Concerns Over Press Access at NGLTF’s Creating Change

A little late to the game, but big thanks to the Bay Area Reporter for again pointing out when LGBT organizations block access to the press. In an editorial late last week, BAR blasted the National Gay and Lesbian Task Force for allowing Freedom to Marry to hold an “off-the-record” session at the Creating Change conference in Dallas.

In the editorial, BAR noted that Evan Wolfson would not permit the press into his marriage institute session at the annual meeting of LGBT activists. Wolfson later said that the press wasn’t barred from the session, but instead that the session was “off-the-record” and therefore nothing could be reported. As the editorial says, “that is a fine distinction that hardly results in unfettered reporting from that session.”  The editorial said NGLTF never responded to BAR’s concerns.

If the session had been about hate crime victims, or victims of sex abuse, we could see the rationale about keeping discussion off the record. But this is an institute about marriage. Anyone who was following the federal Proposition 8 trial via Twitter or on numerous blogs knows full well what the community is up against regarding opposition to marriage equality. And for goodness’ sake, if progressive activists and others can’t articulate their views in a public forum, how are they ever going to accomplish the hard, on-the-ground work of talking to people – in public and private settings?

Creating Change was attended by a number of LGBT and progressive bloggers. Were they also told not to report on what was happening in Wolfson’s session? Did the bloggers agree to these conditions, or were the conditions only placed on the traditional press? Was tweeting permitted? Did any bloggers who were attending the conference, sponsoring panels, and speaking on activist/blogger relationships raise concerns about NGLTF and Freedom to Marry blocking reporting on these sessions?

With the proliferation of “secret” new efforts to organize LGBT activists, what does that mean about transparency and press access?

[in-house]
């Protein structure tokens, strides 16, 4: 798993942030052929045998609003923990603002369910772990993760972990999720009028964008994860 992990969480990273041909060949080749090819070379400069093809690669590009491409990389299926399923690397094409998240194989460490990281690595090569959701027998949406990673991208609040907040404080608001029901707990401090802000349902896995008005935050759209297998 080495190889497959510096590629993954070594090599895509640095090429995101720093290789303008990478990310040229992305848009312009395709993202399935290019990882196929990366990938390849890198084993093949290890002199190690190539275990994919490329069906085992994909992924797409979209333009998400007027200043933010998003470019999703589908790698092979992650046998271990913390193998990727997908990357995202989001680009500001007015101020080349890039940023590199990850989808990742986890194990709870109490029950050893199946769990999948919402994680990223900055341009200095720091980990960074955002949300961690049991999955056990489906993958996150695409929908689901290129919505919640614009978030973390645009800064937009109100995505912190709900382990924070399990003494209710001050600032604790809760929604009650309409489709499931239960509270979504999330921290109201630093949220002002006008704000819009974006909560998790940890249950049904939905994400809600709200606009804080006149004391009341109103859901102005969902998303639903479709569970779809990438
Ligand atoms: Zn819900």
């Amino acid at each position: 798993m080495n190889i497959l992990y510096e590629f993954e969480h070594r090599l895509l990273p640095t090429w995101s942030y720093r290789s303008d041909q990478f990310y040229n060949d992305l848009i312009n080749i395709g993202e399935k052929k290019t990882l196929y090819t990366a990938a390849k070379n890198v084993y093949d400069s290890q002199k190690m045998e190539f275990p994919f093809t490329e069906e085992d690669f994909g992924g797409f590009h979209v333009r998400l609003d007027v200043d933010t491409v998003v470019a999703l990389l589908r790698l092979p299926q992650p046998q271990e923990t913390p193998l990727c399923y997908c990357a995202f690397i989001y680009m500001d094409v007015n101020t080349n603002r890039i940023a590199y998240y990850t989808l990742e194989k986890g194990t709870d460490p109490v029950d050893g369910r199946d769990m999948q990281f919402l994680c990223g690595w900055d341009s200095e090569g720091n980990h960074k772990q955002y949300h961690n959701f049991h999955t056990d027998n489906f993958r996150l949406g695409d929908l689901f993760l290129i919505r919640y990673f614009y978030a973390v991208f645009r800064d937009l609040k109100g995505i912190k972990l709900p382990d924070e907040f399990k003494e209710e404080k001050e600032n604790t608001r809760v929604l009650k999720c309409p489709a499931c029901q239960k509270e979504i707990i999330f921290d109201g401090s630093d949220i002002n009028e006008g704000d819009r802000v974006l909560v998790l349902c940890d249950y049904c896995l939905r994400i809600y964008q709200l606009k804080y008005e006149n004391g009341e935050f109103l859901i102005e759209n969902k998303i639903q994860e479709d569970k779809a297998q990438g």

Add to FacebookAdd to DiggAdd to Del.icio.usAdd to StumbleuponAdd to RedditAdd to BlinklistAdd to TwitterAdd to TechnoratiAdd to Yahoo BuzzAdd to Newsvine


2 Responses

  1. I was in that session and I blog for Freedom To Marry asked we not liveblog or livetweet the session–not that it was “secret.” There was, quite frankly, little to report on. Evan Wolfson described the state of Marriage Equality, and proceeded to tell all of us a story we are all, quite frankly, quite familiar with. Representatives from No On One, Garden State Equality, Approve Ref 71, and Freedom to marry rehashed the campaigns and described the road ahead. The big revolutionary secret conclusion? To tell our stories as often as we can, and engage our neighbors one-on-one. The meeting was so unremarkable, I’d all but forgotten they asked us not to innundate the Twitterverse with word vomit until this inflamatory post. If you were worried about access, you merely had to attend the session.

  2. But many people couldn’t attend the session, Phil, which is why reporters and bloggers need to be able to report on what is going on. When they are told the session is ‘off-the-record” and therefore unable to report on the specifics of what sources are talking about, the public who can’t afford a ticket to Dallas is deprived of information.

Leave a Reply

Fill in your details below or click an icon to log in: Logo

You are commenting using your account. Log Out /  Change )

Google+ photo

You are commenting using your Google+ account. Log Out /  Change )

Twitter picture

You are commenting using your Twitter account. Log Out /  Change )

Facebook photo

You are commenting using your Facebook account. Log Out /  Change )


Connecting to %s

%d bloggers like this: